instrumentation. The choice of fixation device should be based on the
age of the patient and the width of the medullary canal of the bone.
Both fixed-length rods262,410,482 and extensible Bailey-Dubow rods32,33,174,175,380,381,411
are used. Skeletally mature patients and patients with very small
medullary canals are best treated with nonelongating rods, whereas
skeletally immature patients with adequate width of the medullary canal
are best treated with extensible rods.175 Luhmann et al.314
reported a 20-year experience with extensible nails: both overlapping
Rush rods and Bailey-Dubow rods. They first implanted the rods at an
average age of 7 years and averaged more than 5 years before the first
revision. They recommended a posterior position in the canal and using
the stronger overlapping Rush rods technique in the femur whenever the
canal diameter permitted; they advised against using overlapping Rush
rods in the tibia. Malpuri and Joseph370
reported the results of intramedullary rodding of long bones in 16
children with OI over a 10-year period. Sheffield elongating rods or
nonelongating rods were used. The rate of fractures was reduced
drastically after insertion of either type of rod, and the ambulatory
status improved in all patients. With regard to the frequency of
complications requiring reoperations and the longevity of the rods,
Mulpuri and Joseph370 determined results were notably superior after Sheffield rodding.
Displaced fractures of the apophysis of the olecranon in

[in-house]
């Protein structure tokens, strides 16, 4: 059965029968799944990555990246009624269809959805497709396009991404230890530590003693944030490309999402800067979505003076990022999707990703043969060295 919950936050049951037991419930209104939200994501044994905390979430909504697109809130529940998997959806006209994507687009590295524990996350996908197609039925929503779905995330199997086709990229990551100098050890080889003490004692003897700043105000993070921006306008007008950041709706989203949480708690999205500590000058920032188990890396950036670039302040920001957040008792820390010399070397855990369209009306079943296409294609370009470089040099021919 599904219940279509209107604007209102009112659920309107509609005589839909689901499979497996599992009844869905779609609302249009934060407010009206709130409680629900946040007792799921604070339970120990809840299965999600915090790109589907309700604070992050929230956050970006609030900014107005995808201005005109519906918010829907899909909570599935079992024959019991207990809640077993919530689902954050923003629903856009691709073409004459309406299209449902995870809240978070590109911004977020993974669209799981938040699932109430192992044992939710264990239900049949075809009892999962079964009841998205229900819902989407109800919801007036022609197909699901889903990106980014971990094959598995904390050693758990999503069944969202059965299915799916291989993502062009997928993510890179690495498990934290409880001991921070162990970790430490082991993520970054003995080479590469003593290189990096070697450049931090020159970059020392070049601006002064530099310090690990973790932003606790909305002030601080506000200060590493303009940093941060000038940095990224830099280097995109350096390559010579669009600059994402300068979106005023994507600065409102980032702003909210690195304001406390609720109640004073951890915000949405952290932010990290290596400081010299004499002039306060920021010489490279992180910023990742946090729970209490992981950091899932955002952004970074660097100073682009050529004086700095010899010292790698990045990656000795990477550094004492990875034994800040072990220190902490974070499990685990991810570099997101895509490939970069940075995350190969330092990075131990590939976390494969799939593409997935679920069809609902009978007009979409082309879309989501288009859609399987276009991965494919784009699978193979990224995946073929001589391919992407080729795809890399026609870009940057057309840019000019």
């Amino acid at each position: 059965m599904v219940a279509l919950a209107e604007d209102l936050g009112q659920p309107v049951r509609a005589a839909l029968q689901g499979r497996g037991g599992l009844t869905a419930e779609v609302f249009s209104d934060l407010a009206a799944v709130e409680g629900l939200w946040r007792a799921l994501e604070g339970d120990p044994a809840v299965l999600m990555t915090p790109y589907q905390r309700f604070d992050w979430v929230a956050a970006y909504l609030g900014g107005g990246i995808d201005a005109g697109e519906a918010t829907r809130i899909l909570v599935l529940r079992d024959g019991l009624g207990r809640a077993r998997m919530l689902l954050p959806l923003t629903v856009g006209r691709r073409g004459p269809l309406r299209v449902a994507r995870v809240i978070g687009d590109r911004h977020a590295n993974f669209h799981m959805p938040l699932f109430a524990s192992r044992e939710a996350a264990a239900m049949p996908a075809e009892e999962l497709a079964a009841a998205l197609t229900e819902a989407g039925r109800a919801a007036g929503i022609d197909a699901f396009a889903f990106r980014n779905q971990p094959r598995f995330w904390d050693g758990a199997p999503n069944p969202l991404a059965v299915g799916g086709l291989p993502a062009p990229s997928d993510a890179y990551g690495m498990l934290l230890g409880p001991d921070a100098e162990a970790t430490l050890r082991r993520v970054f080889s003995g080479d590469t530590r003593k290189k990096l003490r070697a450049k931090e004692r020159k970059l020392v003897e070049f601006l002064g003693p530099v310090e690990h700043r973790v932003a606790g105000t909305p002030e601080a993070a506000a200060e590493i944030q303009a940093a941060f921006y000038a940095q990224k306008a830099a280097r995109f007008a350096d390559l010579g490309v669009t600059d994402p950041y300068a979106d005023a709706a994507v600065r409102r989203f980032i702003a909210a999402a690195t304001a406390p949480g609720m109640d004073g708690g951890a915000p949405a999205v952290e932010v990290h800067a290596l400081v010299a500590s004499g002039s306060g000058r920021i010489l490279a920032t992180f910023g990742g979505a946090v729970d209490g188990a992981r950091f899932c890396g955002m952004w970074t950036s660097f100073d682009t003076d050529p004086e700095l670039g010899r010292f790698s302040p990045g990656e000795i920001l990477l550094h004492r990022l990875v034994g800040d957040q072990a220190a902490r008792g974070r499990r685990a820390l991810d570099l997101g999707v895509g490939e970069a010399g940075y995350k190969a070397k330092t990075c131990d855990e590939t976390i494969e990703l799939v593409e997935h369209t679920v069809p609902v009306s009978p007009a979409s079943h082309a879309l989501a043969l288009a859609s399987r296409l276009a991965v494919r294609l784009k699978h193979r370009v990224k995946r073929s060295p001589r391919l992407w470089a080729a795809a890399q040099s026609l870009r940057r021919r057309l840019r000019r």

patients with OI can be treated with open reduction and internal
fixation using two Kirschner wires and tension band technique by
figure-of-eight suture.490 Tibial tubercle avulsion injuries should be treated by surgical stabilization if displaced.

This 8-year-old girl presented with pain and deformity around the right
hip after minor trauma. The patient had a known history of osteogenesis
perfecta. Initial radiographs (A,B) showed
grossly displaced fracture of the proximal femur in the subtrochanteric
area. The patient underwent closed reduction and internal fixation with
titanium elastic nails, and the fracture healed after 5 weeks, with
good alignment in both anteroposterior (C) and lateral (D) views. The nails were slightly prominent and the family elected removal of the hardware (E,F). (continues)
Complication rates are high after osteotomies and
intramedullary fixation in OI. Problems include fracture at the rod
tip, migration of the fixation device, joint penetration, loosening of
components of extensible rods, and fractures through the area of
uncoupled rods. Harrison and Rankin208
compared the complications of 23 extensible rods with those of 27
fixed-length rods. They found that the refracture rate was higher in
the fixed-length rods and fewer surgical interventions were necessary